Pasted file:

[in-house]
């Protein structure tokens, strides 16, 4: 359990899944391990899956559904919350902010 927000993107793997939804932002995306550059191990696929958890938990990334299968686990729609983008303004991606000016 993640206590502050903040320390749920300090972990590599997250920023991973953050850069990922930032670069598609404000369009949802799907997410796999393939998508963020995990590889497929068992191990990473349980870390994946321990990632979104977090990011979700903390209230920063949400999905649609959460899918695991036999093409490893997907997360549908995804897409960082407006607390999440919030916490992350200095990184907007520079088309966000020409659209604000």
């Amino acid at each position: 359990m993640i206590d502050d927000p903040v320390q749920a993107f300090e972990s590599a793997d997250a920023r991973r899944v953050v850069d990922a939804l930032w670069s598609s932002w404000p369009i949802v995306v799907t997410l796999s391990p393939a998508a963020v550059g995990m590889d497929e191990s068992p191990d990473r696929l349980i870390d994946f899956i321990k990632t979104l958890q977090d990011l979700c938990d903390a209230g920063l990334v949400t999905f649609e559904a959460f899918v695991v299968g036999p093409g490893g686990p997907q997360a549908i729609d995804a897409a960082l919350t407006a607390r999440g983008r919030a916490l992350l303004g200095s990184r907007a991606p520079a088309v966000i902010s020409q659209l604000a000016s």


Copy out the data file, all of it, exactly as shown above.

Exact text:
[in-house]
């Protein structure tokens, strides 16, 4: 359990899944391990899956559904919350902010 927000993107793997939804932002995306550059191990696929958890938990990334299968686990729609983008303004991606000016 993640206590502050903040320390749920300090972990590599997250920023991973953050850069990922930032670069598609404000369009949802799907997410796999393939998508963020995990590889497929068992191990990473349980870390994946321990990632979104977090990011979700903390209230920063949400999905649609959460899918695991036999093409490893997907997360549908995804897409960082407006607390999440919030916490992350200095990184907007520079088309966000020409659209604000």
């Amino acid at each position: 359990m993640i206590d502050d927000p903040v320390q749920a993107f300090e972990s590599a793997d997250a920023r991973r899944v953050v850069d990922a939804l930032w670069s598609s932002w404000p369009i949802v995306v799907t997410l796999s391990p393939a998508a963020v550059g995990m590889d497929e191990s068992p191990d990473r696929l349980i870390d994946f899956i321990k990632t979104l958890q977090d990011l979700c938990d903390a209230g920063l990334v949400t999905f649609e559904a959460f899918v695991v299968g036999p093409g490893g686990p997907q997360a549908i729609d995804a897409a960082l919350t407006a607390r999440g983008r919030a916490l992350l303004g200095s990184r907007a991606p520079a088309v966000i902010s020409q659209l604000a000016s």